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Showing posts from February, 2010

The root of almost all evil

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"What we measure affects what we do. If we have the wrong measures, we will strive for the wrong things." - Joseph Stiglitz

After hearing so much about The Spirit Level over the past year, actually sitting down and reading it was almost an anticlimax. The authors point out that the results of social science research often seem obvious in hindsight, once the evidence has seeped in. Just how obvious the arguments of The Spirit Level now seem is a testament to the weight of evidence that Richard Wilkinson and Kate Pickett have brought to public attention.

The book opens with a startling observation: that the rich countries of the world can no longer achieve gains in wellbeing from increasing their material wealth. This is illustrated with a graph of life expectancy versus national income per person. For poor countries life expectancy rises rapidly up until an average income of around $10,000. After that it starts to slow, and beyond $25,000 the curve flattens out. Similar resul…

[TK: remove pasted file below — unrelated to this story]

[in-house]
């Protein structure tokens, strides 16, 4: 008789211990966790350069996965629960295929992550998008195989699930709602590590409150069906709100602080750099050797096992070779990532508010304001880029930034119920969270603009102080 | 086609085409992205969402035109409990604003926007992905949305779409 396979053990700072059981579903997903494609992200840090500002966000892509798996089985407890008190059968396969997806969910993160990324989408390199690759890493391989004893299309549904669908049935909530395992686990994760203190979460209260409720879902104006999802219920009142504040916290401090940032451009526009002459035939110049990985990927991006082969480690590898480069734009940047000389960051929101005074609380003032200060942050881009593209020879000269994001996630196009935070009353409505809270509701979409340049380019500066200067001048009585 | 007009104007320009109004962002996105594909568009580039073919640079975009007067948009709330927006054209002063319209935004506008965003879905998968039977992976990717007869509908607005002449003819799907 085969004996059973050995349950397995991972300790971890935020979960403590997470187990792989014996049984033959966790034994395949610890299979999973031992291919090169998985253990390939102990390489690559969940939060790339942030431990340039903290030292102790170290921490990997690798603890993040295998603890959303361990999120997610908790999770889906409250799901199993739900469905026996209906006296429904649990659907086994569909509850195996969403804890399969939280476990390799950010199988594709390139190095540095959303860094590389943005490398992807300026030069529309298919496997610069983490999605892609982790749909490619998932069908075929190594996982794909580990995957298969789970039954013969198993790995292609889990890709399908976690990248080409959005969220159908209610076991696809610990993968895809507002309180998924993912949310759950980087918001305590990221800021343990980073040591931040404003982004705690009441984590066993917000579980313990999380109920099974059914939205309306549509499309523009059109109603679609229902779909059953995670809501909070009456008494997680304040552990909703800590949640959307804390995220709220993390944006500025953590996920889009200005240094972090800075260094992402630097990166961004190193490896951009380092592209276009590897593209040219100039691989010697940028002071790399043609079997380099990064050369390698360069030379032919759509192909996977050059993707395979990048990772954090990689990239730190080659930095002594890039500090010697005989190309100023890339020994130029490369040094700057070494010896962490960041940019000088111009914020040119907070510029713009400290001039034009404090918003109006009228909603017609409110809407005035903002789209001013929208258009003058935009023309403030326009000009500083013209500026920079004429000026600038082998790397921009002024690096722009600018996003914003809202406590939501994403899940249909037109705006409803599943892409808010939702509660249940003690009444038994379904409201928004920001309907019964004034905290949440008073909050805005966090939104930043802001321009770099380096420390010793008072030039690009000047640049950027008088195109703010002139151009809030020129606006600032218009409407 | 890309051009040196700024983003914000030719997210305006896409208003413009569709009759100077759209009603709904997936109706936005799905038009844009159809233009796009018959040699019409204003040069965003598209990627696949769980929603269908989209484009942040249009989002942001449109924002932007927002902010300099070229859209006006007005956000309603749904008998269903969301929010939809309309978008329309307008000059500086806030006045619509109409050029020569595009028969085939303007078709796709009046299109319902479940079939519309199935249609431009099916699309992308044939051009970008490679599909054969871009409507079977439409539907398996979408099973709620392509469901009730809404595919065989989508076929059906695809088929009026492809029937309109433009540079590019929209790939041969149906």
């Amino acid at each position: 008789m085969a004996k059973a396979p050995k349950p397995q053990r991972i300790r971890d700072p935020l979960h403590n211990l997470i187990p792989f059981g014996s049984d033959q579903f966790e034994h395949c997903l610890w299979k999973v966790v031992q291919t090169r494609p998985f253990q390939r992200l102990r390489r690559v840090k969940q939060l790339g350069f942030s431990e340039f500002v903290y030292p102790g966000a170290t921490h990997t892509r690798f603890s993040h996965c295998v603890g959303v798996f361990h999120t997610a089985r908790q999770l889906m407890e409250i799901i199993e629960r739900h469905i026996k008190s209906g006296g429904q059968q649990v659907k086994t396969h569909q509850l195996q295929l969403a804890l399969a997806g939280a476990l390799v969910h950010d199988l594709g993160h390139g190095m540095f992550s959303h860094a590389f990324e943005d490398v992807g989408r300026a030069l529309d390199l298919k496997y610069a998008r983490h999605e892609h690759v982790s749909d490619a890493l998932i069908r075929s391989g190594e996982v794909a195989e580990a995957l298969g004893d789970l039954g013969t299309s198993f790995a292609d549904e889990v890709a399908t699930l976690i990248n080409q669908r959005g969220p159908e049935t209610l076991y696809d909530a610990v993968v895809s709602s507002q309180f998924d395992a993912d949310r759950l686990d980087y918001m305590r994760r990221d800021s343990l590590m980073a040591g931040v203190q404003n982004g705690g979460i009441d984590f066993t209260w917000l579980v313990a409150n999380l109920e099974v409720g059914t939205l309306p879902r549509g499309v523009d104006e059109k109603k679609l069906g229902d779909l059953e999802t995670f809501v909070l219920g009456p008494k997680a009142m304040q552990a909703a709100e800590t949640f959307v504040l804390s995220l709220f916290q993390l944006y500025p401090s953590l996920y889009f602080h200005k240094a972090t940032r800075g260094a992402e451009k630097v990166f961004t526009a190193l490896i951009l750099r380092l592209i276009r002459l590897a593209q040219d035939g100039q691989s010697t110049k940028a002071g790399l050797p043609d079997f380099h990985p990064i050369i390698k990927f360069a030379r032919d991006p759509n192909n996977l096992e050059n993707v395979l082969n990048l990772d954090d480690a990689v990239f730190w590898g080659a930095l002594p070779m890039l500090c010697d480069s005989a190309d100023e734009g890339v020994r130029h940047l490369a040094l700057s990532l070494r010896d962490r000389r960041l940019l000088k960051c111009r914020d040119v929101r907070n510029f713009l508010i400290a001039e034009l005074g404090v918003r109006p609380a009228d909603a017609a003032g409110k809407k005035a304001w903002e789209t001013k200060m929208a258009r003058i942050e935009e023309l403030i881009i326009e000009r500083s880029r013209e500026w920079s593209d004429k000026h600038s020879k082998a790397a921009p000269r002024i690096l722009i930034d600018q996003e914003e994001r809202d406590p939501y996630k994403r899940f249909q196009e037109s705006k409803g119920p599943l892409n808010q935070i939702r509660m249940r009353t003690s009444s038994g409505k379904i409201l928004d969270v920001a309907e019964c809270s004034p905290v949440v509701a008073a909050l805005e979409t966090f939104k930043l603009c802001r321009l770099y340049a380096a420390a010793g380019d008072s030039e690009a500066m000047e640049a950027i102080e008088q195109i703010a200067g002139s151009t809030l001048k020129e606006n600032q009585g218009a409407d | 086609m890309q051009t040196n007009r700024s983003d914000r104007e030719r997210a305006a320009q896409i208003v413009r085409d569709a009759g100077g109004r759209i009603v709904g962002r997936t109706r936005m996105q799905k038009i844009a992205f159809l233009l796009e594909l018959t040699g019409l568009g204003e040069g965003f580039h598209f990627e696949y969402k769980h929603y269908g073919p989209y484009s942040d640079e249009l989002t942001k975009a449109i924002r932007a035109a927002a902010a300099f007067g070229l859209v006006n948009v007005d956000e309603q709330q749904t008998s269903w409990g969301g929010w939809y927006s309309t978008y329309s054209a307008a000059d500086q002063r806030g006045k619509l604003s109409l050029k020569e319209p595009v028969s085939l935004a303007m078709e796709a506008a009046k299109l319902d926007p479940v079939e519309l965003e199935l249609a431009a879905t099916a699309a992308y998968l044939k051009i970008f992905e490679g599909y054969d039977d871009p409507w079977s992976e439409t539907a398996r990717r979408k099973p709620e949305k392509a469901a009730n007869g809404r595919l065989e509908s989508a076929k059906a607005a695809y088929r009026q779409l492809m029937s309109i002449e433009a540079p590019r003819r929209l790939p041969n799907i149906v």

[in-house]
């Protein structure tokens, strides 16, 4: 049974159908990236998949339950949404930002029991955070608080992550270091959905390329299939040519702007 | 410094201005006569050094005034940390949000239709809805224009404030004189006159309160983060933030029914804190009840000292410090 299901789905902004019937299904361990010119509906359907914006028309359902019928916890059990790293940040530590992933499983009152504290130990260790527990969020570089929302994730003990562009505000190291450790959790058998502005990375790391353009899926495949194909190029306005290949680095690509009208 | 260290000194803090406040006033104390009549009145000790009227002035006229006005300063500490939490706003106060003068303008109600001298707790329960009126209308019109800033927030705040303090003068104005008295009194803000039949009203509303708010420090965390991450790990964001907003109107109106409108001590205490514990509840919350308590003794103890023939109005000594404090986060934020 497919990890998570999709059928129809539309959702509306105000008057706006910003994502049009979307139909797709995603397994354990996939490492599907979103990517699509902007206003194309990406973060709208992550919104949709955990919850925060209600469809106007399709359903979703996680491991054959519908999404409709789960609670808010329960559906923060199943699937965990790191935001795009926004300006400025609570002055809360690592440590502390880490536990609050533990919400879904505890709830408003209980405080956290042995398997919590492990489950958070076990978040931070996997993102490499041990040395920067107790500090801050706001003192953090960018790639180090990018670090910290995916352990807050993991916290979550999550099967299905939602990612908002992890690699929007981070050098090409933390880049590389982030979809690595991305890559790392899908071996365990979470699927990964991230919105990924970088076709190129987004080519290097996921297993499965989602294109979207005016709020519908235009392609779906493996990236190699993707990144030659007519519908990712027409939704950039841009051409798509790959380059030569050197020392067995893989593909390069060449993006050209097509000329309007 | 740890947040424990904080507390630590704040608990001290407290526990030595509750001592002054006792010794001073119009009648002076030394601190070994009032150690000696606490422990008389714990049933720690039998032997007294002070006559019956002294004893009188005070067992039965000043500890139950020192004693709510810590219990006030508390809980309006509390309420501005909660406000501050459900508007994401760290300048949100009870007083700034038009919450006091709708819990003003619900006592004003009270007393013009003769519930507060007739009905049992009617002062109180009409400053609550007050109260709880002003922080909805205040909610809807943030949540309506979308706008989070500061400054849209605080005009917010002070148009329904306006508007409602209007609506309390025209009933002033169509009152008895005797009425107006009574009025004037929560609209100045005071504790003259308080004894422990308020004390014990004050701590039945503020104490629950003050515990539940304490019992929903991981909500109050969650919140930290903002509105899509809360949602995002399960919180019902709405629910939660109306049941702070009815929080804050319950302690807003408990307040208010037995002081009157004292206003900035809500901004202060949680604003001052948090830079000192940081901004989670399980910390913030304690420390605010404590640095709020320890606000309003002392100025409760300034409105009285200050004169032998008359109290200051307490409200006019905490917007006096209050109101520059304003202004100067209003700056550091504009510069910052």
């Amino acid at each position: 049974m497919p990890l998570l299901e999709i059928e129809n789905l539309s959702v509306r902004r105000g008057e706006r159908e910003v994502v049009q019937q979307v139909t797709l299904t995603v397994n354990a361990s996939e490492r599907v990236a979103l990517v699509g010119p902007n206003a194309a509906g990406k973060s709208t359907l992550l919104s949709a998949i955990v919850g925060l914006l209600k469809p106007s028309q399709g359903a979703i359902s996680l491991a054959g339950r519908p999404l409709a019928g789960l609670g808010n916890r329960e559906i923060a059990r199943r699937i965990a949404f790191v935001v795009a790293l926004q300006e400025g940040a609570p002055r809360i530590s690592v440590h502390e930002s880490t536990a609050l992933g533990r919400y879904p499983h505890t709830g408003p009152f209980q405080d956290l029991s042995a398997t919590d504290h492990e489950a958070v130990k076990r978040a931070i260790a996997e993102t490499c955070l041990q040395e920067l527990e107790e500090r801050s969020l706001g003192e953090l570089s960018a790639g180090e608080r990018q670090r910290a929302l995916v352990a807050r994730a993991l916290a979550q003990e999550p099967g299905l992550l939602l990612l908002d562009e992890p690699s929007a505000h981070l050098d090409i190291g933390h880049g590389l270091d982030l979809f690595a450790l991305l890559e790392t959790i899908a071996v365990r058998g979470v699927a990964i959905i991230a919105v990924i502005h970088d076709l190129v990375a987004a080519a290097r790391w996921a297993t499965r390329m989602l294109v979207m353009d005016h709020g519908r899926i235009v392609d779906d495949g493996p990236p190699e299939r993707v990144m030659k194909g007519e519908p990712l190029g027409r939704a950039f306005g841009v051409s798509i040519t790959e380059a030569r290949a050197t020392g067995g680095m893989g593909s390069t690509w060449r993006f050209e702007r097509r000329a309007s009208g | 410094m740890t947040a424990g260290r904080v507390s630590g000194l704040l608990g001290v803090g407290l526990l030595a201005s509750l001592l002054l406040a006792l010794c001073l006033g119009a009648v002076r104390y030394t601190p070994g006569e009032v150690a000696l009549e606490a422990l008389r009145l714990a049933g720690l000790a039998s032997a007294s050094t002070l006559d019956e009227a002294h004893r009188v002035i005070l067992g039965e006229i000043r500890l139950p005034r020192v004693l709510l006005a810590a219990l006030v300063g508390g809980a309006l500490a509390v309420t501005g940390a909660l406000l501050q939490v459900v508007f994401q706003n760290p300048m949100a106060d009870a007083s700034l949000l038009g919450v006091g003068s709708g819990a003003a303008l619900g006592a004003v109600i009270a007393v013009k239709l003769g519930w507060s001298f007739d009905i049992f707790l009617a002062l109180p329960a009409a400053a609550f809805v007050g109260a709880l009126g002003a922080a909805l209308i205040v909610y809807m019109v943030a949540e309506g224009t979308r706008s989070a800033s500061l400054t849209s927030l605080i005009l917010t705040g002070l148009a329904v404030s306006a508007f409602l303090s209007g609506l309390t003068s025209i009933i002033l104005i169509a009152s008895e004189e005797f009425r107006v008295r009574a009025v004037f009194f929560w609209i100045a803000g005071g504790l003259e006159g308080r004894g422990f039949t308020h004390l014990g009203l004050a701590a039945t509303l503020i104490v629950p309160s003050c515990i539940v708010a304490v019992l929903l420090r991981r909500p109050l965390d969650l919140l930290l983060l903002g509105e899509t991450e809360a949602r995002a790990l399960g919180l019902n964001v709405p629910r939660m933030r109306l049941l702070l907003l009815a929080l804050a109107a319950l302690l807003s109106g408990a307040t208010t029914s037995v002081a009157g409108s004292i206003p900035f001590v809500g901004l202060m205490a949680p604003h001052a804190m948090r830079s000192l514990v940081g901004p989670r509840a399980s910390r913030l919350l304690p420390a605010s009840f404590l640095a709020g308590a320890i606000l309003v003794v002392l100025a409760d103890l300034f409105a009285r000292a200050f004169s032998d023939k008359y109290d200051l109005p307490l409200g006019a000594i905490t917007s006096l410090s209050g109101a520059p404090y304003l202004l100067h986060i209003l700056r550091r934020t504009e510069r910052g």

On the Oregon Trail (via Newark)

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As I was saying before I rudely interrupted myself several times: I visited America for the first time ever in November, with two free days to explore the city of Portland. You could argue this is not sufficient to draw deep and general conclusions about American life, but that won't stop me trying.

The first thing that struck me about Portland was how big the hotel we were staying in was. I was on the 12th floor, which was less than halfway up the building, and there was another tower of a similar size across the street. My hotel room was also insanely huge, and I'll leave the TV set to your imagination.

The second thing that struck me was how nice the beer in the hotel bar was.

Describing everything in America as bigger is of course a tired old cliché, and not really true either as there's a hotel that's just as high in Manchester. But there was a definite sense of bigness about the city in general which I think is caused by it being oddly spread out. The city centr…